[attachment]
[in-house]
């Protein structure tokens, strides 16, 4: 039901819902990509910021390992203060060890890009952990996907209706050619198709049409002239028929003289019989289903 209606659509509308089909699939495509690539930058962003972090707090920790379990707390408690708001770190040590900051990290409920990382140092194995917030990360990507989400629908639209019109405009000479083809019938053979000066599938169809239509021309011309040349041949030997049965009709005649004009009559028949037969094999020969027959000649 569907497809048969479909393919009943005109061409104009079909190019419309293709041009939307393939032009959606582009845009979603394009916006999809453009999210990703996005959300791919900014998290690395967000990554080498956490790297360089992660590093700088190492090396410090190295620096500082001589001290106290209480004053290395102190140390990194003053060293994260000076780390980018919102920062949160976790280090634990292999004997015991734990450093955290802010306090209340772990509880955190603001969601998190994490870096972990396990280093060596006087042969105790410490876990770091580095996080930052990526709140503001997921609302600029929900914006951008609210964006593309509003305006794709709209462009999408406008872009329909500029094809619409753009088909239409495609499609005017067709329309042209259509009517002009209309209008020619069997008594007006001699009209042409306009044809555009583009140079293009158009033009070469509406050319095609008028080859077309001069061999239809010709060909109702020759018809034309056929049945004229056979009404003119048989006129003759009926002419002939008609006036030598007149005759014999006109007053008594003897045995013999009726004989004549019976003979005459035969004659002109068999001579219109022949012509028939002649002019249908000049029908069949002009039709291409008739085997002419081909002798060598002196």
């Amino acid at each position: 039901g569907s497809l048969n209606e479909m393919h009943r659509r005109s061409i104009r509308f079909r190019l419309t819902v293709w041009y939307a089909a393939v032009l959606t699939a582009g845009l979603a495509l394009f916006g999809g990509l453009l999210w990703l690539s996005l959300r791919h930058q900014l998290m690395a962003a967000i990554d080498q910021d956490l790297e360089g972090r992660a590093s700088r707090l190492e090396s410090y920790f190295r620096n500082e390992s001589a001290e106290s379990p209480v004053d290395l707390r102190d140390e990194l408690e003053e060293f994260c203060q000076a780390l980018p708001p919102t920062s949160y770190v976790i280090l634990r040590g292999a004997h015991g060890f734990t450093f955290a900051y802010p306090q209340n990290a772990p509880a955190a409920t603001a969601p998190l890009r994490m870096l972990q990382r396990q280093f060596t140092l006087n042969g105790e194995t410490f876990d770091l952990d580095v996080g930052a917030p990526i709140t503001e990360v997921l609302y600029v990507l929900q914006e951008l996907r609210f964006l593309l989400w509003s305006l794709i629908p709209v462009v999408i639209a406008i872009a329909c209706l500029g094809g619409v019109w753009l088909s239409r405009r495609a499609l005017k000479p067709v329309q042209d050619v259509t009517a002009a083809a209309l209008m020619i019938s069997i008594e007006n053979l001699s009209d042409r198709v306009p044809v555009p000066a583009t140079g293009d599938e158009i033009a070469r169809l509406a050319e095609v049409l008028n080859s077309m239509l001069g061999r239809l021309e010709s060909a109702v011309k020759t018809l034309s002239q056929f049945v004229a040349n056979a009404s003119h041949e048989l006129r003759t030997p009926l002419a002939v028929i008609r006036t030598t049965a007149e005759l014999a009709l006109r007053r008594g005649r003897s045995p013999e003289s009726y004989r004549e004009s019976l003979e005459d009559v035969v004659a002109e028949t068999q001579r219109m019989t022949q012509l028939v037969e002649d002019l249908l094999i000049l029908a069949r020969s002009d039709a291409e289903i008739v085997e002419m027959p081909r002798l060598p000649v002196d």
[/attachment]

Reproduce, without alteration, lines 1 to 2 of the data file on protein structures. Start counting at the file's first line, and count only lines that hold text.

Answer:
[in-house]
């Protein structure tokens, strides 16, 4: 039901819902990509910021390992203060060890890009952990996907209706050619198709049409002239028929003289019989289903 209606659509509308089909699939495509690539930058962003972090707090920790379990707390408690708001770190040590900051990290409920990382140092194995917030990360990507989400629908639209019109405009000479083809019938053979000066599938169809239509021309011309040349041949030997049965009709005649004009009559028949037969094999020969027959000649 569907497809048969479909393919009943005109061409104009079909190019419309293709041009939307393939032009959606582009845009979603394009916006999809453009999210990703996005959300791919900014998290690395967000990554080498956490790297360089992660590093700088190492090396410090190295620096500082001589001290106290209480004053290395102190140390990194003053060293994260000076780390980018919102920062949160976790280090634990292999004997015991734990450093955290802010306090209340772990509880955190603001969601998190994490870096972990396990280093060596006087042969105790410490876990770091580095996080930052990526709140503001997921609302600029929900914006951008609210964006593309509003305006794709709209462009999408406008872009329909500029094809619409753009088909239409495609499609005017067709329309042209259509009517002009209309209008020619069997008594007006001699009209042409306009044809555009583009140079293009158009033009070469509406050319095609008028080859077309001069061999239809010709060909109702020759018809034309056929049945004229056979009404003119048989006129003759009926002419002939008609006036030598007149005759014999006109007053008594003897045995013999009726004989004549019976003979005459035969004659002109068999001579219109022949012509028939002649002019249908000049029908069949002009039709291409008739085997002419081909002798060598002196």